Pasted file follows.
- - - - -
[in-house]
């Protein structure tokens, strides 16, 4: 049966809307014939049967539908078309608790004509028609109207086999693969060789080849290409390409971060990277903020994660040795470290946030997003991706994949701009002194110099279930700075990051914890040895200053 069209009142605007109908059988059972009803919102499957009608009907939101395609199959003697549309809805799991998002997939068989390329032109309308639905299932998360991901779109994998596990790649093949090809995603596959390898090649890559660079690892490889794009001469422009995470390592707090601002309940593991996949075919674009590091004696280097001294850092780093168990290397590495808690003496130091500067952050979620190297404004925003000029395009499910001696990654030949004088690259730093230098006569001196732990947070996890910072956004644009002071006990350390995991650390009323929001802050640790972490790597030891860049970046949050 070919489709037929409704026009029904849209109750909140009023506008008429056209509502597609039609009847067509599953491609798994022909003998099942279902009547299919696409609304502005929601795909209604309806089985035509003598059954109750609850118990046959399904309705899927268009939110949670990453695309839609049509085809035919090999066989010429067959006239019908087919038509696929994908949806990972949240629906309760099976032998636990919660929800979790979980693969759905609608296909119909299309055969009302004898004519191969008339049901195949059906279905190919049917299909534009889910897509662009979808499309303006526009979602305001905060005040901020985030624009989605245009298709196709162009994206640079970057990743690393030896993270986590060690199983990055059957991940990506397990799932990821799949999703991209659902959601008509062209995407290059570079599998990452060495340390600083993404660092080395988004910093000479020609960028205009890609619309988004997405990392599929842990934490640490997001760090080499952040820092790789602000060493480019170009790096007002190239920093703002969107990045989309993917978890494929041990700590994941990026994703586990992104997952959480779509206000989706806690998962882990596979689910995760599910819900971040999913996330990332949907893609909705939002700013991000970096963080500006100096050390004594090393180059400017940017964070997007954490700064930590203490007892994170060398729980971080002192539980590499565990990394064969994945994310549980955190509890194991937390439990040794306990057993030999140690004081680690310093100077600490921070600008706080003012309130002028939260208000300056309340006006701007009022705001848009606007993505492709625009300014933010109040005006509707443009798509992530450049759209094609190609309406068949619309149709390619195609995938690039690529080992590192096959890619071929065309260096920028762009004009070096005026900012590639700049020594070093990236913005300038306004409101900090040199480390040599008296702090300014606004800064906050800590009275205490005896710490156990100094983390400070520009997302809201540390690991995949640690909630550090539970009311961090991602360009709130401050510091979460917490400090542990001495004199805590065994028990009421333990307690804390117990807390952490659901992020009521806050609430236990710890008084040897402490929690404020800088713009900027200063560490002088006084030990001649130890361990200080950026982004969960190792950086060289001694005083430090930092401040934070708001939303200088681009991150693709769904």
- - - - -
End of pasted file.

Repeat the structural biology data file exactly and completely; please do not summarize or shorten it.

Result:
[in-house]
């Protein structure tokens, strides 16, 4: 049966809307014939049967539908078309608790004509028609109207086999693969060789080849290409390409971060990277903020994660040795470290946030997003991706994949701009002194110099279930700075990051914890040895200053 069209009142605007109908059988059972009803919102499957009608009907939101395609199959003697549309809805799991998002997939068989390329032109309308639905299932998360991901779109994998596990790649093949090809995603596959390898090649890559660079690892490889794009001469422009995470390592707090601002309940593991996949075919674009590091004696280097001294850092780093168990290397590495808690003496130091500067952050979620190297404004925003000029395009499910001696990654030949004088690259730093230098006569001196732990947070996890910072956004644009002071006990350390995991650390009323929001802050640790972490790597030891860049970046949050 070919489709037929409704026009029904849209109750909140009023506008008429056209509502597609039609009847067509599953491609798994022909003998099942279902009547299919696409609304502005929601795909209604309806089985035509003598059954109750609850118990046959399904309705899927268009939110949670990453695309839609049509085809035919090999066989010429067959006239019908087919038509696929994908949806990972949240629906309760099976032998636990919660929800979790979980693969759905609608296909119909299309055969009302004898004519191969008339049901195949059906279905190919049917299909534009889910897509662009979808499309303006526009979602305001905060005040901020985030624009989605245009298709196709162009994206640079970057990743690393030896993270986590060690199983990055059957991940990506397990799932990821799949999703991209659902959601008509062209995407290059570079599998990452060495340390600083993404660092080395988004910093000479020609960028205009890609619309988004997405990392599929842990934490640490997001760090080499952040820092790789602000060493480019170009790096007002190239920093703002969107990045989309993917978890494929041990700590994941990026994703586990992104997952959480779509206000989706806690998962882990596979689910995760599910819900971040999913996330990332949907893609909705939002700013991000970096963080500006100096050390004594090393180059400017940017964070997007954490700064930590203490007892994170060398729980971080002192539980590499565990990394064969994945994310549980955190509890194991937390439990040794306990057993030999140690004081680690310093100077600490921070600008706080003012309130002028939260208000300056309340006006701007009022705001848009606007993505492709625009300014933010109040005006509707443009798509992530450049759209094609190609309406068949619309149709390619195609995938690039690529080992590192096959890619071929065309260096920028762009004009070096005026900012590639700049020594070093990236913005300038306004409101900090040199480390040599008296702090300014606004800064906050800590009275205490005896710490156990100094983390400070520009997302809201540390690991995949640690909630550090539970009311961090991602360009709130401050510091979460917490400090542990001495004199805590065994028990009421333990307690804390117990807390952490659901992020009521806050609430236990710890008084040897402490929690404020800088713009900027200063560490002088006084030990001649130890361990200080950026982004969960190792950086060289001694005083430090930092401040934070708001939303200088681009991150693709769904």